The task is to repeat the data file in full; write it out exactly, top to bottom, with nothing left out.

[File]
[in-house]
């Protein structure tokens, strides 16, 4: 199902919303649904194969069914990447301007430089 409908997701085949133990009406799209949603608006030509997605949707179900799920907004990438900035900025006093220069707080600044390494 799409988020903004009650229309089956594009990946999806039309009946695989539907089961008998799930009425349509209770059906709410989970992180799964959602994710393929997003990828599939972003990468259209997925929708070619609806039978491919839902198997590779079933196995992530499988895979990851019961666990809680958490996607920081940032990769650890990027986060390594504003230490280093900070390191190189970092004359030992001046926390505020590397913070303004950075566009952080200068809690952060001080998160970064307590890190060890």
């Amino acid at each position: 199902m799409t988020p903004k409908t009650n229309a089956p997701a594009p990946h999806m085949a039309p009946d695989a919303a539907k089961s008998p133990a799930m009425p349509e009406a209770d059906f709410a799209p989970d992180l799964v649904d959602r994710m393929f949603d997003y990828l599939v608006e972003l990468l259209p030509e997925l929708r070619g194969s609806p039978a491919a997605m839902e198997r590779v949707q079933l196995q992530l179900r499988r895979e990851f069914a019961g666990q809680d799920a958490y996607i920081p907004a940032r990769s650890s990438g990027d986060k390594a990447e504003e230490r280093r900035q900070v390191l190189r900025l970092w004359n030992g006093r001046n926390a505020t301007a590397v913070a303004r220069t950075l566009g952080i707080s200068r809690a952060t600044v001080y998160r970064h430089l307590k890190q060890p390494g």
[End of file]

[in-house]
């Protein structure tokens, strides 16, 4: 199902919303649904194969069914990447301007430089 409908997701085949133990009406799209949603608006030509997605949707179900799920907004990438900035900025006093220069707080600044390494 799409988020903004009650229309089956594009990946999806039309009946695989539907089961008998799930009425349509209770059906709410989970992180799964959602994710393929997003990828599939972003990468259209997925929708070619609806039978491919839902198997590779079933196995992530499988895979990851019961666990809680958490996607920081940032990769650890990027986060390594504003230490280093900070390191190189970092004359030992001046926390505020590397913070303004950075566009952080200068809690952060001080998160970064307590890190060890």
């Amino acid at each position: 199902m799409t988020p903004k409908t009650n229309a089956p997701a594009p990946h999806m085949a039309p009946d695989a919303a539907k089961s008998p133990a799930m009425p349509e009406a209770d059906f709410a799209p989970d992180l799964v649904d959602r994710m393929f949603d997003y990828l599939v608006e972003l990468l259209p030509e997925l929708r070619g194969s609806p039978a491919a997605m839902e198997r590779v949707q079933l196995q992530l179900r499988r895979e990851f069914a019961g666990q809680d799920a958490y996607i920081p907004a940032r990769s650890s990438g990027d986060k390594a990447e504003e230490r280093r900035q900070v390191l190189r900025l970092w004359n030992g006093r001046n926390a505020t301007a590397v913070a303004r220069t950075l566009g952080i707080s200068r809690a952060t600044v001080y998160r970064h430089l307590k890190q060890p390494g």